Retail Design Collaborative

3 Happy Trends in Retail Development

3 Happy Trends in Retail Development


The bar cart came rolling by. Following a full day of site visits and hand-shaking, I happily treated myself to a martini and settled in for a roundtable conversation with my partners.

I hadn’t even finished the second sip when I was pinged with breaking news: Sudan is suffering an alarming increase in locust infestations, our national security advisor resigned, and – insult to injury - the Broncos still don’t have a starting quarterback.

In short, it’s not good.

On a scale that has far less to do with imminent demise but still pleases the fatalists, there are challenges in development impacting us as architects and designers. Shifts in public policies and a rise in no or slow-growth development movements, to name a few.

But, I’m a man of optimism. If the never-ending stream of headlines are negative, my inner north pulls that much stronger towards the opportunities revealing themselves to our industry.

Here are three trends I’ve experienced recently that you can hang your hat on:

  1. CITIES ARE INTENTIONAL. After coasting for a few decades on the wave of what seemed like growth-for-growth’s-sake, cities are focusing on making their postcodes more livable. Social equity, transportation, special needs housing, density and growth issues are now firmly at the center of their decision-making.
  2. WE KNOW WHAT CONSUMERS WANT. Thanks to demographic and generational analyses, we know just which kind commodities the boomers will buy online, and that nearly 70% of millennials would rather spend their dollars on experience than apparel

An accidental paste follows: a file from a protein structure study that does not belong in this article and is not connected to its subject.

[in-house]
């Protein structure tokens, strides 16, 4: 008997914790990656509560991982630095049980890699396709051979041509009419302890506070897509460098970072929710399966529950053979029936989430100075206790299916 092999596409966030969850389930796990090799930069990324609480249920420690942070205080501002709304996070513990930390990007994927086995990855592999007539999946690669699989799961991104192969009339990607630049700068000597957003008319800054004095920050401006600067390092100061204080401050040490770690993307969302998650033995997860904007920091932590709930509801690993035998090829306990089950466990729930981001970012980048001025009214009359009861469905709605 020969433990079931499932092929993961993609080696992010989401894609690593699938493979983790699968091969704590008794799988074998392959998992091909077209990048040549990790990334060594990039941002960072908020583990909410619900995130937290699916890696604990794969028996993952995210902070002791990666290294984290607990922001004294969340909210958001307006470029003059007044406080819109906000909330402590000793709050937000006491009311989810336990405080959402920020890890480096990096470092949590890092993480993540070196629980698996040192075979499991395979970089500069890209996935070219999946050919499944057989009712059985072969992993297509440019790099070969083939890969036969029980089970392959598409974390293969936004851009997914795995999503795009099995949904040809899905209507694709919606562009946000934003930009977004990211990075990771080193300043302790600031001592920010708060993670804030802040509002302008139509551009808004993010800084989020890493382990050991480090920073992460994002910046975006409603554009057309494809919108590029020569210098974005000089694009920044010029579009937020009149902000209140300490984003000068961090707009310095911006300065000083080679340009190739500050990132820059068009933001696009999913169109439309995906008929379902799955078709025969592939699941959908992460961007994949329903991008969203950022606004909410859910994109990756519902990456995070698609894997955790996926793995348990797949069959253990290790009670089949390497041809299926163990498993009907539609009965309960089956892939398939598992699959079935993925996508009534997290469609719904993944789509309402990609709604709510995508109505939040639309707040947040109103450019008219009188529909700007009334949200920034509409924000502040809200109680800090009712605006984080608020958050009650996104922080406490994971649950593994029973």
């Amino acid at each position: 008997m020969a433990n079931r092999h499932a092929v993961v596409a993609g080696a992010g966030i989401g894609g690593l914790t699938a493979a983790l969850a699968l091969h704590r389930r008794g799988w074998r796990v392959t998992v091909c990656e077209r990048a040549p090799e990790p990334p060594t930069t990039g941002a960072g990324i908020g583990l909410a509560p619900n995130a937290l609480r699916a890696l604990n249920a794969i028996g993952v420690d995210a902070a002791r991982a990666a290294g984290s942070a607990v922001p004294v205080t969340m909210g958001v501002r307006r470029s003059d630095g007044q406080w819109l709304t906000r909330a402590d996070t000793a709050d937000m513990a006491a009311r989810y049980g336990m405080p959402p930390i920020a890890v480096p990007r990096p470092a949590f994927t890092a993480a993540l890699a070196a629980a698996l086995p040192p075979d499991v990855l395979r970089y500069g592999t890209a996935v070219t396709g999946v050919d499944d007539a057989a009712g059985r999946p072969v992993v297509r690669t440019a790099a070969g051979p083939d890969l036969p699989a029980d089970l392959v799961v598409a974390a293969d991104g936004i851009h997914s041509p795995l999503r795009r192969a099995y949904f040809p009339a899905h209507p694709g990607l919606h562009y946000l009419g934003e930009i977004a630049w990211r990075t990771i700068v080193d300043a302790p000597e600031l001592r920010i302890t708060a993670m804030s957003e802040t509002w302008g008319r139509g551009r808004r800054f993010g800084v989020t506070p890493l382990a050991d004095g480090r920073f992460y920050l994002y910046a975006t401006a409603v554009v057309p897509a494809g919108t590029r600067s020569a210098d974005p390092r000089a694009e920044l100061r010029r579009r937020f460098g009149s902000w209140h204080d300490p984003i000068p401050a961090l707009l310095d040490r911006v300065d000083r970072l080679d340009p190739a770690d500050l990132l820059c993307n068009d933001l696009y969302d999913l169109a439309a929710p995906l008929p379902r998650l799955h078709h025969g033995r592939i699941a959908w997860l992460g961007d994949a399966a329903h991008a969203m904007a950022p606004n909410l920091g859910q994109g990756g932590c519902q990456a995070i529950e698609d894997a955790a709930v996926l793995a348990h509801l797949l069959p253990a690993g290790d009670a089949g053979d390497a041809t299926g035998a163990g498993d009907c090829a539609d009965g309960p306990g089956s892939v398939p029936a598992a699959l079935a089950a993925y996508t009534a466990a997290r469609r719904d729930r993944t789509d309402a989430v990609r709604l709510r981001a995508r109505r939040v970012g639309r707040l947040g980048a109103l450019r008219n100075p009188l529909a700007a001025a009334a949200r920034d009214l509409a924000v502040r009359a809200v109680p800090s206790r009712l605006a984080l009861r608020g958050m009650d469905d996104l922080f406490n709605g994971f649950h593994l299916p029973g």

3. TENANTS JUST MIGHT HAVE EXTRAORDINARY SOCIAL VALUE SYSTEMS. With an influx of hybrid organizations such as Toms, Dog for Dog, and Warby Parker, business owners and consumers are blowing wide open the doors between revenue and social responsibility.

For those of us in commercial and retail architecture, this list is almost positive enough to take away the sting of the Broncos inept offensive line last season.

Historically, we have been Yes Men and Women, delivering beautiful places for retailers to do their thing. But more and more, there is a conversation between developers, tenants and leaders in architecture. And the topic is the intersection of what they do, what we do, and what people do.

In short, it’s really good.

A few more red-lettered captions buzzed their way into my conscience before I turned the ringer off. With the push of a button and the swish of a homemade artisanal pickled onion in my glass, the threats of the day dissolved, giving the glow of future opportunities center stage.

Written by David Sheldon, Vice President of Client Engagement

Related News


Research - 02/16/2017